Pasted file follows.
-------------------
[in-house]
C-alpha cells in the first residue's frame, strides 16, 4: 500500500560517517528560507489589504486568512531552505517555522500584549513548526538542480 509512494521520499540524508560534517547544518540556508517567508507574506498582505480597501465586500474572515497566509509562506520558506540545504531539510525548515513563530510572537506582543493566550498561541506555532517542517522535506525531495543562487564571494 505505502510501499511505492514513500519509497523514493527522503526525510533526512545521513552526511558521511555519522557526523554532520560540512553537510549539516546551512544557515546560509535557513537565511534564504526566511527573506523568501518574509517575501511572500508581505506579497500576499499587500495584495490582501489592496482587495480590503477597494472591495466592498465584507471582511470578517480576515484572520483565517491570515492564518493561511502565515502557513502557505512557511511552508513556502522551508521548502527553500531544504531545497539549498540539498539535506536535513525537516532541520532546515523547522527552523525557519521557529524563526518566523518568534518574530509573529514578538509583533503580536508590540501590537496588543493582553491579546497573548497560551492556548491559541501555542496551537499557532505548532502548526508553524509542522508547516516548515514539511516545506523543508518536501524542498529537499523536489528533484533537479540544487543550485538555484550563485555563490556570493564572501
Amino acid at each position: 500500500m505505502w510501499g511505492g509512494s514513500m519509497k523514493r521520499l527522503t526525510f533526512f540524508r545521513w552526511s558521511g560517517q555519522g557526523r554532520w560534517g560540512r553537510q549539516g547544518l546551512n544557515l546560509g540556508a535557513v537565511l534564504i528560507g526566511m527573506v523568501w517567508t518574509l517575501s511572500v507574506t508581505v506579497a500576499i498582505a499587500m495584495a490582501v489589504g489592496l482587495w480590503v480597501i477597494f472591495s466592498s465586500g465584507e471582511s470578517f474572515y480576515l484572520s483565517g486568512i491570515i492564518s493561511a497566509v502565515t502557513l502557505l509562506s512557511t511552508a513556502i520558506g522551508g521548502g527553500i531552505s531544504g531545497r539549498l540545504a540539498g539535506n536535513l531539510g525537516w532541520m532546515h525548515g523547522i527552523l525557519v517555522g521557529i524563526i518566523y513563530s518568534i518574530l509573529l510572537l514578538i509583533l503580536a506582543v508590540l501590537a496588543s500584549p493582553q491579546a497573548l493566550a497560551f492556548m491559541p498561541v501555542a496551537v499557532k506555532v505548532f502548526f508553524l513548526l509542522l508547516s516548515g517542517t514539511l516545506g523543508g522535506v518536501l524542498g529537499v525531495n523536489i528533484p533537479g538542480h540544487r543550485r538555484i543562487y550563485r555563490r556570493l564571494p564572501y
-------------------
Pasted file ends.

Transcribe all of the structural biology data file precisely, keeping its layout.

[in-house]
C-alpha cells in the first residue's frame, strides 16, 4: 500500500560517517528560507489589504486568512531552505517555522500584549513548526538542480 509512494521520499540524508560534517547544518540556508517567508507574506498582505480597501465586500474572515497566509509562506520558506540545504531539510525548515513563530510572537506582543493566550498561541506555532517542517522535506525531495543562487564571494 505505502510501499511505492514513500519509497523514493527522503526525510533526512545521513552526511558521511555519522557526523554532520560540512553537510549539516546551512544557515546560509535557513537565511534564504526566511527573506523568501518574509517575501511572500508581505506579497500576499499587500495584495490582501489592496482587495480590503477597494472591495466592498465584507471582511470578517480576515484572520483565517491570515492564518493561511502565515502557513502557505512557511511552508513556502522551508521548502527553500531544504531545497539549498540539498539535506536535513525537516532541520532546515523547522527552523525557519521557529524563526518566523518568534518574530509573529514578538509583533503580536508590540501590537496588543493582553491579546497573548497560551492556548491559541501555542496551537499557532505548532502548526508553524509542522508547516516548515514539511516545506523543508518536501524542498529537499523536489528533484533537479540544487543550485538555484550563485555563490556570493564572501
Amino acid at each position: 500500500m505505502w510501499g511505492g509512494s514513500m519509497k523514493r521520499l527522503t526525510f533526512f540524508r545521513w552526511s558521511g560517517q555519522g557526523r554532520w560534517g560540512r553537510q549539516g547544518l546551512n544557515l546560509g540556508a535557513v537565511l534564504i528560507g526566511m527573506v523568501w517567508t518574509l517575501s511572500v507574506t508581505v506579497a500576499i498582505a499587500m495584495a490582501v489589504g489592496l482587495w480590503v480597501i477597494f472591495s466592498s465586500g465584507e471582511s470578517f474572515y480576515l484572520s483565517g486568512i491570515i492564518s493561511a497566509v502565515t502557513l502557505l509562506s512557511t511552508a513556502i520558506g522551508g521548502g527553500i531552505s531544504g531545497r539549498l540545504a540539498g539535506n536535513l531539510g525537516w532541520m532546515h525548515g523547522i527552523l525557519v517555522g521557529i524563526i518566523y513563530s518568534i518574530l509573529l510572537l514578538i509583533l503580536a506582543v508590540l501590537a496588543s500584549p493582553q491579546a497573548l493566550a497560551f492556548m491559541p498561541v501555542a496551537v499557532k506555532v505548532f502548526f508553524l513548526l509542522l508547516s516548515g517542517t514539511l516545506g523543508g522535506v518536501l524542498g529537499v525531495n523536489i528533484p533537479g538542480h540544487r543550485r538555484i543562487y550563485r555563490r556570493l564571494p564572501y